Mary Barron is the Flying Arts Artist taking part in the Sam Rit Residency and Cultural Exchange. Here she talks about how her latest workshop went in this rural Thai community.
The workshop participants have been busy lately preparing for a big local festival to bless the fertility and productivity of rice crops. I spent some very enjoyable time with them helping out at the temple.
The day of the festival arrived. There were beautifully decorated marquees in the temple grounds, lots of food being served, and wonderful traditional Thai music was being played. The musical instruments are magnificent works of art made with incredible craftsmanship. I greatly enjoyed sitting, listening to the music and watching them being played.
There were also several stalls at the festival also. I had a great time selecting some beautiful Thai skirts from the stalls. They were all so beautiful that I ended up buying more than I had intended, as I could not decide between them! A group of locals gathered to help me, giving advice on which ones to purchase. The locals really appreciate it when I wear my Thai skirts.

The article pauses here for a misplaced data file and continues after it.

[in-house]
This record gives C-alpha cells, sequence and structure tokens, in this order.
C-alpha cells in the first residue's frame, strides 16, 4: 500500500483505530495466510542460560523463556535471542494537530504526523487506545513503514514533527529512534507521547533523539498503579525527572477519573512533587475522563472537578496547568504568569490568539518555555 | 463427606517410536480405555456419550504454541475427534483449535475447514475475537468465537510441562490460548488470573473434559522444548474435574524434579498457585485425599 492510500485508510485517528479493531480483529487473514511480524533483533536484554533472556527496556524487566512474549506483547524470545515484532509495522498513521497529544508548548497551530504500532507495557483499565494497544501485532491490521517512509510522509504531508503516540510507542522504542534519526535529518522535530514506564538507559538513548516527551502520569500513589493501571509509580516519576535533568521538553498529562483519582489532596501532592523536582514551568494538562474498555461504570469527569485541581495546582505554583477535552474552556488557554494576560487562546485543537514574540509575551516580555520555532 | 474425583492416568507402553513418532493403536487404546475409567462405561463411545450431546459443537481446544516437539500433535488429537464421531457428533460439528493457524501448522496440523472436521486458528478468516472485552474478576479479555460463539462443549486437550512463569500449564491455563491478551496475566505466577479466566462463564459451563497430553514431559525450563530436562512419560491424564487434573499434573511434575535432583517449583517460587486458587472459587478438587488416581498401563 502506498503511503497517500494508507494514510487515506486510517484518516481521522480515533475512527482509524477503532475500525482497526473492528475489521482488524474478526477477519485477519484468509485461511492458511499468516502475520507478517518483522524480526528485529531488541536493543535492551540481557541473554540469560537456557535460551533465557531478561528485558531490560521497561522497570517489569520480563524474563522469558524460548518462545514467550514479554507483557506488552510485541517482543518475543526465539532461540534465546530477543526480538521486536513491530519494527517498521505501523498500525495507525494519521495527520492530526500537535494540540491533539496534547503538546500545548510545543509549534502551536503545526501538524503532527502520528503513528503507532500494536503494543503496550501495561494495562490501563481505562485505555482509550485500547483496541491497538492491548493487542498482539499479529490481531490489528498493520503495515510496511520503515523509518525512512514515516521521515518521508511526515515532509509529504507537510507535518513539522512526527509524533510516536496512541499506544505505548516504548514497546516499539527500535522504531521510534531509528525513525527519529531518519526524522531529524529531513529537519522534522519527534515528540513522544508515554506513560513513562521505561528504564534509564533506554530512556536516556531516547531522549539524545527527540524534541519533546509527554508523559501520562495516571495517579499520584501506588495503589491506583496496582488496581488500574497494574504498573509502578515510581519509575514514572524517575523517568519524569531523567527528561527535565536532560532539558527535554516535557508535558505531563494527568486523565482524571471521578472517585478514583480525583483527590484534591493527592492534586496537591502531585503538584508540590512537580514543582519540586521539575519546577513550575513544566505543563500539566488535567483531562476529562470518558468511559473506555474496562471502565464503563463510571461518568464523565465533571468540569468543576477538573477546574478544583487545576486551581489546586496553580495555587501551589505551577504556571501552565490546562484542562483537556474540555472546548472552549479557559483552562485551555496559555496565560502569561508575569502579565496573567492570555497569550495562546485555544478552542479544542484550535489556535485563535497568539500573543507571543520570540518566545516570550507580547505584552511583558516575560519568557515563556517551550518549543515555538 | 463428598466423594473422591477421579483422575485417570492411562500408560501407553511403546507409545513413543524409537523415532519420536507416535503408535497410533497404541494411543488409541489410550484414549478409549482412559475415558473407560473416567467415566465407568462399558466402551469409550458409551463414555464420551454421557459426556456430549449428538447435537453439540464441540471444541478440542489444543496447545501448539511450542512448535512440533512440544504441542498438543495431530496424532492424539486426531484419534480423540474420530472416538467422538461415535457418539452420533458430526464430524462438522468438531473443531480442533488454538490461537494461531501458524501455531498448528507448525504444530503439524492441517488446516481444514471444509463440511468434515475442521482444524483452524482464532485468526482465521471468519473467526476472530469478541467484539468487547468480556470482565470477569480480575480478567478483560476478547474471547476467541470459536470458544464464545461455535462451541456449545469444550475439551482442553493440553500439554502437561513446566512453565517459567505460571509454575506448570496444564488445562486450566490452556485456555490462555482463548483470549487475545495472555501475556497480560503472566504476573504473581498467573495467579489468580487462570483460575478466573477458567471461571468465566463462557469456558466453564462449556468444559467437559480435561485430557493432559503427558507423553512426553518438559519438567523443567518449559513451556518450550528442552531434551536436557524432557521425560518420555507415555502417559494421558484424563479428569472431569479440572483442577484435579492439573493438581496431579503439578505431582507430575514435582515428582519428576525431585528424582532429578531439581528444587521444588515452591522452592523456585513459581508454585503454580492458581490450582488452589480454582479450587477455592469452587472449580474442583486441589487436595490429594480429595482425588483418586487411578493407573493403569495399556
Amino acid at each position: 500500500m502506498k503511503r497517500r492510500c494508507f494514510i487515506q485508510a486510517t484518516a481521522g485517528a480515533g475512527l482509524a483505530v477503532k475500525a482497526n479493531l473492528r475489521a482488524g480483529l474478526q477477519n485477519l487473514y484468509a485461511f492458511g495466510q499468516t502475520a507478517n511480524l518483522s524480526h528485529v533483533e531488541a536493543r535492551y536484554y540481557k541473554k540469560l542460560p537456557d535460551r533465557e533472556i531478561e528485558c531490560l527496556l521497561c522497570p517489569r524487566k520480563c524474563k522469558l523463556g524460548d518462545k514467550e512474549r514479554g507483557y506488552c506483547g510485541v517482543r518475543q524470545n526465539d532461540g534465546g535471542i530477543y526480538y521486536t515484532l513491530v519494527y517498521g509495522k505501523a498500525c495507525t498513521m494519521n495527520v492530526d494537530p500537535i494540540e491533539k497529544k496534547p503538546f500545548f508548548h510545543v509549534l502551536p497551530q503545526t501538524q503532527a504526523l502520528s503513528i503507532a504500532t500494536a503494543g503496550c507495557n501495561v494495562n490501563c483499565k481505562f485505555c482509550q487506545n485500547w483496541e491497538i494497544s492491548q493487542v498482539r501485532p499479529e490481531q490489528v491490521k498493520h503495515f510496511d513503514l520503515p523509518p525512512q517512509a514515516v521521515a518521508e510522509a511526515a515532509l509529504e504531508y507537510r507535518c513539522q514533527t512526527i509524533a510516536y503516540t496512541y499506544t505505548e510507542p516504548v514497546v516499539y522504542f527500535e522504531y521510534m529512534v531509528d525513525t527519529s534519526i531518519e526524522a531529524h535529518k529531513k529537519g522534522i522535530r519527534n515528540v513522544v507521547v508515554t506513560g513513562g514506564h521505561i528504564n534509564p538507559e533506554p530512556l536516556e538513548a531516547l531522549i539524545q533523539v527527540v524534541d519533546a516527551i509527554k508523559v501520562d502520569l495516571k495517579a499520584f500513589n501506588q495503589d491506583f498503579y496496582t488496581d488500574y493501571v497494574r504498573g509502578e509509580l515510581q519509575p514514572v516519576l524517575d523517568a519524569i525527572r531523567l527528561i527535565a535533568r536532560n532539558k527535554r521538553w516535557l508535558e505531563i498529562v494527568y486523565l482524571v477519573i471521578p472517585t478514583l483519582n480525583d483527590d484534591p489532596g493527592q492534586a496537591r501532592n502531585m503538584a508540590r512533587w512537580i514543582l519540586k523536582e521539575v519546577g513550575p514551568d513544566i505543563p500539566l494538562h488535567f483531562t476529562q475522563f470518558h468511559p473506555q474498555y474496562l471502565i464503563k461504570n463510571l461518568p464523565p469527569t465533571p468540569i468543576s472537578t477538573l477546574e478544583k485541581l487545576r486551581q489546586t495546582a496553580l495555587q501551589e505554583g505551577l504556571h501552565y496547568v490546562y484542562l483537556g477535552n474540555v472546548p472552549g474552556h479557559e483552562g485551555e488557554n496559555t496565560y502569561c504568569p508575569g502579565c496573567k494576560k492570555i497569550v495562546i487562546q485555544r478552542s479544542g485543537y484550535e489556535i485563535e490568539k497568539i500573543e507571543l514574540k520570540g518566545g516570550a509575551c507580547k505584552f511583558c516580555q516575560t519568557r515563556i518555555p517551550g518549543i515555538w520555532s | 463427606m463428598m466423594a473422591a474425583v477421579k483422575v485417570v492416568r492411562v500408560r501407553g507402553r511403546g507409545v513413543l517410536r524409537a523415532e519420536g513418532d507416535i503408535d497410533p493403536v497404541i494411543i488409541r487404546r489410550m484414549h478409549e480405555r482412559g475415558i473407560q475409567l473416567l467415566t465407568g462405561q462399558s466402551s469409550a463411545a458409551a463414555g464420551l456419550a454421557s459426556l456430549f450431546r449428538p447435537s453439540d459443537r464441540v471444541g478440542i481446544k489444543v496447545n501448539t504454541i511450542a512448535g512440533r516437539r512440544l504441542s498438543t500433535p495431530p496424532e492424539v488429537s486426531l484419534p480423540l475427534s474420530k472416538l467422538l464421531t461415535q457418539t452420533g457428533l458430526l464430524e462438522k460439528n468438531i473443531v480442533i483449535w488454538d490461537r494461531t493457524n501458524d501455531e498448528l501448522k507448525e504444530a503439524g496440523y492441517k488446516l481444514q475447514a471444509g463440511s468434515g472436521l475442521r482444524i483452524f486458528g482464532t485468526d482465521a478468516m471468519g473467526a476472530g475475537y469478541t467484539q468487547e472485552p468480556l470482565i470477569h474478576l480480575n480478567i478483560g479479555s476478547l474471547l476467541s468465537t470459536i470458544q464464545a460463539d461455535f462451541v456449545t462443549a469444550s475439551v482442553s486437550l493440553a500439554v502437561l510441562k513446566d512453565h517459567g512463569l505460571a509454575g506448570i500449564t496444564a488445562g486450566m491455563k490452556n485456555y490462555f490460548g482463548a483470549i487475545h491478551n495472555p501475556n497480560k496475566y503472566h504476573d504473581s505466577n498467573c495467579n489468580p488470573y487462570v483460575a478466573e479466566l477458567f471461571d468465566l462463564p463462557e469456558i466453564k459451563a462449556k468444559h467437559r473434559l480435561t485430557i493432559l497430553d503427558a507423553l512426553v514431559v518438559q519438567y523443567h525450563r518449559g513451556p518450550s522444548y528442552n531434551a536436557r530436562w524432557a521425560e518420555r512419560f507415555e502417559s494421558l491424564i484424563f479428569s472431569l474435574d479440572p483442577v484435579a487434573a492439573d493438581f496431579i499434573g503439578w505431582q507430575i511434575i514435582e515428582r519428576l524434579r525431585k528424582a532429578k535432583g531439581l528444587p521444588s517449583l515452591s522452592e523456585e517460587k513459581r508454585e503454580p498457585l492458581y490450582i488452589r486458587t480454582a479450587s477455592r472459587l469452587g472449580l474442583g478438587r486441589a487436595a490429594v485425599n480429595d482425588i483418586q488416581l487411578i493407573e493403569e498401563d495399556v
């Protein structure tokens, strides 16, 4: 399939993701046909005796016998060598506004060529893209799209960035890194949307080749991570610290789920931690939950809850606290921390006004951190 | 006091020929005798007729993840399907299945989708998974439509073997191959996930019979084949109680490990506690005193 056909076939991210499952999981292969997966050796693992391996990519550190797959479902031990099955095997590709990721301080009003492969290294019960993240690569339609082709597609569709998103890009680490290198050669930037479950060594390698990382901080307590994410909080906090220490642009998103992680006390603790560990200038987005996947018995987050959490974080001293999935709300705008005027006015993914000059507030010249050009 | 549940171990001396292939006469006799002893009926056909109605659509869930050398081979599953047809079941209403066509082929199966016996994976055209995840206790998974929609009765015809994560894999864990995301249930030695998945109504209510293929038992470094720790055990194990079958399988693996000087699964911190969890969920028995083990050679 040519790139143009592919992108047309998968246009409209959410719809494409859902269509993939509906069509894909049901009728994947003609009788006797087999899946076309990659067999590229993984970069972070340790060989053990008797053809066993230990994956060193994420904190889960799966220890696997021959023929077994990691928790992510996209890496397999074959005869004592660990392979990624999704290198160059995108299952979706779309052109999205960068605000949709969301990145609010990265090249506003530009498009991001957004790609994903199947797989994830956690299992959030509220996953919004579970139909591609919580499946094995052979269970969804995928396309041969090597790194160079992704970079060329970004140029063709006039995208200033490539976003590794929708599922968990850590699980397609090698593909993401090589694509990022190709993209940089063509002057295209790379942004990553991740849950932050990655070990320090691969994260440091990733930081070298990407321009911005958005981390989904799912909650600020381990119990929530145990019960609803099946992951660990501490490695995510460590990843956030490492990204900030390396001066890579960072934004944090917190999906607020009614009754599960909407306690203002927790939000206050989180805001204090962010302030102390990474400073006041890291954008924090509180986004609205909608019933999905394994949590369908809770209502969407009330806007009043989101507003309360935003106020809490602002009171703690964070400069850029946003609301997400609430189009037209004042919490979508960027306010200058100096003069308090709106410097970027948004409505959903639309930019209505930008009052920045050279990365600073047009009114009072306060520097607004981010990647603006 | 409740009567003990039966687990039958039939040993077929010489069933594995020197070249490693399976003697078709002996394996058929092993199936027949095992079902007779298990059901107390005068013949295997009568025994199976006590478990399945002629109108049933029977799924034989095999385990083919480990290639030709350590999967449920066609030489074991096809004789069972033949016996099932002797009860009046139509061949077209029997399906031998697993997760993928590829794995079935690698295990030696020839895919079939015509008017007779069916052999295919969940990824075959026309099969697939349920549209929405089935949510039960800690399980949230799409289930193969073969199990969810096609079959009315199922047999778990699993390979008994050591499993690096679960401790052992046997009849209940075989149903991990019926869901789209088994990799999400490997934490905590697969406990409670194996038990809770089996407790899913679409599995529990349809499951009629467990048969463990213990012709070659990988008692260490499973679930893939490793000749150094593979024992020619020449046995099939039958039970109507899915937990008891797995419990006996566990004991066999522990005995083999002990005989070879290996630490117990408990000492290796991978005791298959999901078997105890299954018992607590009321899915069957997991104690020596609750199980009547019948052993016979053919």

After the festival, the ladies were keen to get back into creating. More amazing new works came in today; they are really branching out and expanding on the basic techniques I had taught.
In this workshop, we started the process of coating the coiled newspaper pieces with Shellac to seal and finish them. It was great to see them all hanging on a drying rack after being dipped. We also tried painting some pieces before putting the Shellac on. There were some spectacular results.
I also taught them how to make a twisted cord on which to hang the coiled newspaper pendants we made in an earlier workshop. We put jewellery findings on the coiled newspaper earrings and hung the pendants on the cords. Participants will continue to work on new coiled newspaper pieces, perfecting techniques and trying new variations.
In January and February 2016, Queensland’s Flying Arts Alliance is undertaking a cultural exchange and artist residency in Sam Rit Region in North Eastern Thailand, supported by the Australia Government through the former Australia-Thailand Institute, now merged into the Australia-ASEAN Council, and part of the Department of Foreign Affairs and Trade.